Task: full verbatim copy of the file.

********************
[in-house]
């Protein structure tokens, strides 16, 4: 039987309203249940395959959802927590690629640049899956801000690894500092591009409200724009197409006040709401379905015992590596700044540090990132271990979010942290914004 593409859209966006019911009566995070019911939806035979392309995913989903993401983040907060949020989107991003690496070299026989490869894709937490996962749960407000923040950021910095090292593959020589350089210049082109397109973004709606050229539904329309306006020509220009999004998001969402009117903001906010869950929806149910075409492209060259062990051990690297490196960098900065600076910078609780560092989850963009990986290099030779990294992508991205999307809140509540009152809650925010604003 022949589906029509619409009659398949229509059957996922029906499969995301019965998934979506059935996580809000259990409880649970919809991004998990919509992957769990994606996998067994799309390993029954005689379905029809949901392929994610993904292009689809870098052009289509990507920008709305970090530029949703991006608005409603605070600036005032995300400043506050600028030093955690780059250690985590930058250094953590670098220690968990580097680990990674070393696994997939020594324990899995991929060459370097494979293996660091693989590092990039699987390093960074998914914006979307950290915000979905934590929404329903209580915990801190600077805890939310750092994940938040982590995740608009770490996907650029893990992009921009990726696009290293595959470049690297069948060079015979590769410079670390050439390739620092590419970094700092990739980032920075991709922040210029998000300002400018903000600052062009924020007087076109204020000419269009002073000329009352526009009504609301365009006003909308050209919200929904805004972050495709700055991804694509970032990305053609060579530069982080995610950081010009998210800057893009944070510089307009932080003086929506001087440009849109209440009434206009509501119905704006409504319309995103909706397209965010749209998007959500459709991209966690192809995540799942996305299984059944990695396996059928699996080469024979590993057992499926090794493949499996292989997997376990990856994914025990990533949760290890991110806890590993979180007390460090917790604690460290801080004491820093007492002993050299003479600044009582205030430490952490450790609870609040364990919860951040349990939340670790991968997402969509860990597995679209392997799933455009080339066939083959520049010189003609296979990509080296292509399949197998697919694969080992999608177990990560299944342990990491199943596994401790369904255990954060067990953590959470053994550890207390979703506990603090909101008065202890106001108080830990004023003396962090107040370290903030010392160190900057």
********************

[in-house]
């Protein structure tokens, strides 16, 4: 039987309203249940395959959802927590690629640049899956801000690894500092591009409200724009197409006040709401379905015992590596700044540090990132271990979010942290914004 593409859209966006019911009566995070019911939806035979392309995913989903993401983040907060949020989107991003690496070299026989490869894709937490996962749960407000923040950021910095090292593959020589350089210049082109397109973004709606050229539904329309306006020509220009999004998001969402009117903001906010869950929806149910075409492209060259062990051990690297490196960098900065600076910078609780560092989850963009990986290099030779990294992508991205999307809140509540009152809650925010604003 022949589906029509619409009659398949229509059957996922029906499969995301019965998934979506059935996580809000259990409880649970919809991004998990919509992957769990994606996998067994799309390993029954005689379905029809949901392929994610993904292009689809870098052009289509990507920008709305970090530029949703991006608005409603605070600036005032995300400043506050600028030093955690780059250690985590930058250094953590670098220690968990580097680990990674070393696994997939020594324990899995991929060459370097494979293996660091693989590092990039699987390093960074998914914006979307950290915000979905934590929404329903209580915990801190600077805890939310750092994940938040982590995740608009770490996907650029893990992009921009990726696009290293595959470049690297069948060079015979590769410079670390050439390739620092590419970094700092990739980032920075991709922040210029998000300002400018903000600052062009924020007087076109204020000419269009002073000329009352526009009504609301365009006003909308050209919200929904805004972050495709700055991804694509970032990305053609060579530069982080995610950081010009998210800057893009944070510089307009932080003086929506001087440009849109209440009434206009509501119905704006409504319309995103909706397209965010749209998007959500459709991209966690192809995540799942996305299984059944990695396996059928699996080469024979590993057992499926090794493949499996292989997997376990990856994914025990990533949760290890991110806890590993979180007390460090917790604690460290801080004491820093007492002993050299003479600044009582205030430490952490450790609870609040364990919860951040349990939340670790991968997402969509860990597995679209392997799933455009080339066939083959520049010189003609296979990509080296292509399949197998697919694969080992999608177990990560299944342990990491199943596994401790369904255990954060067990953590959470053994550890207390979703506990603090909101008065202890106001108080830990004023003396962090107040370290903030010392160190900057």